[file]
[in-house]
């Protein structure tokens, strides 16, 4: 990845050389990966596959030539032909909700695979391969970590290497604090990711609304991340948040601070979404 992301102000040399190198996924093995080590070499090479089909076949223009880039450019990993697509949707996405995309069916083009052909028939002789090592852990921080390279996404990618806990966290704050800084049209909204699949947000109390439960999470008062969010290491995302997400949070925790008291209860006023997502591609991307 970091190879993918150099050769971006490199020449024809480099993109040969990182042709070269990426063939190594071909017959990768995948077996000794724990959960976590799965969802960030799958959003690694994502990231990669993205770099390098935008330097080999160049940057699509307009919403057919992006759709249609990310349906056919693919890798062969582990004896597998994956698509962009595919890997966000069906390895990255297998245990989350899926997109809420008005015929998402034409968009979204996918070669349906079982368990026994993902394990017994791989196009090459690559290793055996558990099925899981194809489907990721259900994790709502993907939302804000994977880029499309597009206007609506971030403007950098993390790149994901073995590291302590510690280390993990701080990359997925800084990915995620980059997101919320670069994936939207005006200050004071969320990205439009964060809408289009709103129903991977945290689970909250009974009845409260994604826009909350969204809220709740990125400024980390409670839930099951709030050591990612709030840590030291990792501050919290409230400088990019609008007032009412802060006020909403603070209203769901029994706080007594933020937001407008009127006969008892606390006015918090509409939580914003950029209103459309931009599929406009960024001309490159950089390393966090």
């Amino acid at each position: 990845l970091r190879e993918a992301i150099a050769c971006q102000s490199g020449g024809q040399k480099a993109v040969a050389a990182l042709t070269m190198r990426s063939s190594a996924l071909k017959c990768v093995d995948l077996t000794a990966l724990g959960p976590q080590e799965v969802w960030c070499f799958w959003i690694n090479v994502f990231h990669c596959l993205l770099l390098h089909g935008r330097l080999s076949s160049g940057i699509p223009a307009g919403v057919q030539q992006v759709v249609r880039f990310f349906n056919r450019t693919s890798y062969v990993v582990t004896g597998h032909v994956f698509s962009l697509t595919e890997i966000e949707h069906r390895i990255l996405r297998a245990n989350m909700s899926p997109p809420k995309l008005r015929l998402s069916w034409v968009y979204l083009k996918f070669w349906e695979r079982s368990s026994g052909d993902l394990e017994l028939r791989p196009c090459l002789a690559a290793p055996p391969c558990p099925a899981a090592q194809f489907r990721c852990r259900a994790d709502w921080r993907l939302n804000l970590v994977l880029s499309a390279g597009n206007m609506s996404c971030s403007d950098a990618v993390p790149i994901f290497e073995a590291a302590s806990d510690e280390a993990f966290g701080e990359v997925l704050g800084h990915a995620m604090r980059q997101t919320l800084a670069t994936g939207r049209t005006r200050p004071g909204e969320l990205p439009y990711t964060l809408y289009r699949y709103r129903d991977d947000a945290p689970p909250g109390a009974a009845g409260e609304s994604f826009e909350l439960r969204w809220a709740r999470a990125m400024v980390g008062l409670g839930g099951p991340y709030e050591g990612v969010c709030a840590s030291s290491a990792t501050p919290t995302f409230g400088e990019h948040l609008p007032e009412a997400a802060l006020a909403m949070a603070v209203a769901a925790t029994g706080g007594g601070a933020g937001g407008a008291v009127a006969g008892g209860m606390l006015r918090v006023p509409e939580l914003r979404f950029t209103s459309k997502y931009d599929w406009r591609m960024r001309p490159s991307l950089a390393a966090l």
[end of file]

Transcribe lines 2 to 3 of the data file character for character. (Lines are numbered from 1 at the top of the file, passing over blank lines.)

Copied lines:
């Protein structure tokens, strides 16, 4: 990845050389990966596959030539032909909700695979391969970590290497604090990711609304991340948040601070979404 992301102000040399190198996924093995080590070499090479089909076949223009880039450019990993697509949707996405995309069916083009052909028939002789090592852990921080390279996404990618806990966290704050800084049209909204699949947000109390439960999470008062969010290491995302997400949070925790008291209860006023997502591609991307 970091190879993918150099050769971006490199020449024809480099993109040969990182042709070269990426063939190594071909017959990768995948077996000794724990959960976590799965969802960030799958959003690694994502990231990669993205770099390098935008330097080999160049940057699509307009919403057919992006759709249609990310349906056919693919890798062969582990004896597998994956698509962009595919890997966000069906390895990255297998245990989350899926997109809420008005015929998402034409968009979204996918070669349906079982368990026994993902394990017994791989196009090459690559290793055996558990099925899981194809489907990721259900994790709502993907939302804000994977880029499309597009206007609506971030403007950098993390790149994901073995590291302590510690280390993990701080990359997925800084990915995620980059997101919320670069994936939207005006200050004071969320990205439009964060809408289009709103129903991977945290689970909250009974009845409260994604826009909350969204809220709740990125400024980390409670839930099951709030050591990612709030840590030291990792501050919290409230400088990019609008007032009412802060006020909403603070209203769901029994706080007594933020937001407008009127006969008892606390006015918090509409939580914003950029209103459309931009599929406009960024001309490159950089390393966090």
């Amino acid at each position: 990845l970091r190879e993918a992301i150099a050769c971006q102000s490199g020449g024809q040399k480099a993109v040969a050389a990182l042709t070269m190198r990426s063939s190594a996924l071909k017959c990768v093995d995948l077996t000794a990966l724990g959960p976590q080590e799965v969802w960030c070499f799958w959003i690694n090479v994502f990231h990669c596959l993205l770099l390098h089909g935008r330097l080999s076949s160049g940057i699509p223009a307009g919403v057919q030539q992006v759709v249609r880039f990310f349906n056919r450019t693919s890798y062969v990993v582990t004896g597998h032909v994956f698509s962009l697509t595919e890997i966000e949707h069906r390895i990255l996405r297998a245990n989350m909700s899926p997109p809420k995309l008005r015929l998402s069916w034409v968009y979204l083009k996918f070669w349906e695979r079982s368990s026994g052909d993902l394990e017994l028939r791989p196009c090459l002789a690559a290793p055996p391969c558990p099925a899981a090592q194809f489907r990721c852990r259900a994790d709502w921080r993907l939302n804000l970590v994977l880029s499309a390279g597009n206007m609506s996404c971030s403007d950098a990618v993390p790149i994901f290497e073995a590291a302590s806990d510690e280390a993990f966290g701080e990359v997925l704050g800084h990915a995620m604090r980059q997101t919320l800084a670069t994936g939207r049209t005006r200050p004071g909204e969320l990205p439009y990711t964060l809408y289009r699949y709103r129903d991977d947000a945290p689970p909250g109390a009974a009845g409260e609304s994604f826009e909350l439960r969204w809220a709740r999470a990125m400024v980390g008062l409670g839930g099951p991340y709030e050591g990612v969010c709030a840590s030291s290491a990792t501050p919290t995302f409230g400088e990019h948040l609008p007032e009412a997400a802060l006020a909403m949070a603070v209203a769901a925790t029994g706080g007594g601070a933020g937001g407008a008291v009127a006969g008892g209860m606390l006015r918090v006023p509409e939580l914003r979404f950029t209103s459309k997502y931009d599929w406009r591609m960024r001309p490159s991307l950089a390393a966090l």